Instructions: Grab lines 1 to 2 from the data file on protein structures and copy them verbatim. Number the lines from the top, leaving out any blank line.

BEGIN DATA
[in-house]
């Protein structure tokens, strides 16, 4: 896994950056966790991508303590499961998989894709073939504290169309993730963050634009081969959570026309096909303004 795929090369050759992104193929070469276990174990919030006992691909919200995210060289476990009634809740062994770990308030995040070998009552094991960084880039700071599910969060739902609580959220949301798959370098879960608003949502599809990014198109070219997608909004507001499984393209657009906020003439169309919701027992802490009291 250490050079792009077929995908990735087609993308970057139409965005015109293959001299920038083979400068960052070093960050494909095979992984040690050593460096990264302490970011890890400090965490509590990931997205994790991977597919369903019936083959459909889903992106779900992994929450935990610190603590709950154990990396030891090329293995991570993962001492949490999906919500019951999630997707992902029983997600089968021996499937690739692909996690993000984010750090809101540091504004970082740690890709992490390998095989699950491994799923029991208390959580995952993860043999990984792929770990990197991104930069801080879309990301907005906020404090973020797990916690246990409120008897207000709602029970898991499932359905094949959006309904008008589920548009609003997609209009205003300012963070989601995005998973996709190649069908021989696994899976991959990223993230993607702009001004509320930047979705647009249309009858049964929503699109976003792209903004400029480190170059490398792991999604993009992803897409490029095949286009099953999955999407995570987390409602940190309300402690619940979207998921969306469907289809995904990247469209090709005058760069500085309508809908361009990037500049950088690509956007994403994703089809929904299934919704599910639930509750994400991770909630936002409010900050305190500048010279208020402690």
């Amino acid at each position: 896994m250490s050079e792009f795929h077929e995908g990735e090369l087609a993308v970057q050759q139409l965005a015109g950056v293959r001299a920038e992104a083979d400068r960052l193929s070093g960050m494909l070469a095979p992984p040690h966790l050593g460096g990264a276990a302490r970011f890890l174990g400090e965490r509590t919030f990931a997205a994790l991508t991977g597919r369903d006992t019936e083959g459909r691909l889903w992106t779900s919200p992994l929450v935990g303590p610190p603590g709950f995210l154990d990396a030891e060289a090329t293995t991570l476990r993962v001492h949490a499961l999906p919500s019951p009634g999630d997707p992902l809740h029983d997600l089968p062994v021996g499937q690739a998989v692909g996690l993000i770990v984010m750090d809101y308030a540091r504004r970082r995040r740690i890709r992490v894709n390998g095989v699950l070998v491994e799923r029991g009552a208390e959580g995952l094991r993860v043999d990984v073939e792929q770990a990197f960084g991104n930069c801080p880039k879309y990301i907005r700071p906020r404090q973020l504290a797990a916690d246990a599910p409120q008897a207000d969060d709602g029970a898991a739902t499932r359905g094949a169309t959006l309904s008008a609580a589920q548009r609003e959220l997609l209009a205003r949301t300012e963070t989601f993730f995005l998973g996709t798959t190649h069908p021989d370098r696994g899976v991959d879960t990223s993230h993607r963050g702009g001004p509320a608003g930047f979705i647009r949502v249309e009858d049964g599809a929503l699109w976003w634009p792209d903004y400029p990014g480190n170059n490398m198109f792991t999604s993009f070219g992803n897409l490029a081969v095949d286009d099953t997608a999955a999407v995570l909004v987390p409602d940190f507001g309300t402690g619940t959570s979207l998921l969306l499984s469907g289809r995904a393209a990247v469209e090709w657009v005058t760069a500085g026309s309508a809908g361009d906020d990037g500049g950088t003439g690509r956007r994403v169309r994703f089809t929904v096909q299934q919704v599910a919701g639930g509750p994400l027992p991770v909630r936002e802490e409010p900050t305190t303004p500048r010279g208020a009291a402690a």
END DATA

[in-house]
């Protein structure tokens, strides 16, 4: 896994950056966790991508303590499961998989894709073939504290169309993730963050634009081969959570026309096909303004 795929090369050759992104193929070469276990174990919030006992691909919200995210060289476990009634809740062994770990308030995040070998009552094991960084880039700071599910969060739902609580959220949301798959370098879960608003949502599809990014198109070219997608909004507001499984393209657009906020003439169309919701027992802490009291 250490050079792009077929995908990735087609993308970057139409965005015109293959001299920038083979400068960052070093960050494909095979992984040690050593460096990264302490970011890890400090965490509590990931997205994790991977597919369903019936083959459909889903992106779900992994929450935990610190603590709950154990990396030891090329293995991570993962001492949490999906919500019951999630997707992902029983997600089968021996499937690739692909996690993000984010750090809101540091504004970082740690890709992490390998095989699950491994799923029991208390959580995952993860043999990984792929770990990197991104930069801080879309990301907005906020404090973020797990916690246990409120008897207000709602029970898991499932359905094949959006309904008008589920548009609003997609209009205003300012963070989601995005998973996709190649069908021989696994899976991959990223993230993607702009001004509320930047979705647009249309009858049964929503699109976003792209903004400029480190170059490398792991999604993009992803897409490029095949286009099953999955999407995570987390409602940190309300402690619940979207998921969306469907289809995904990247469209090709005058760069500085309508809908361009990037500049950088690509956007994403994703089809929904299934919704599910639930509750994400991770909630936002409010900050305190500048010279208020402690």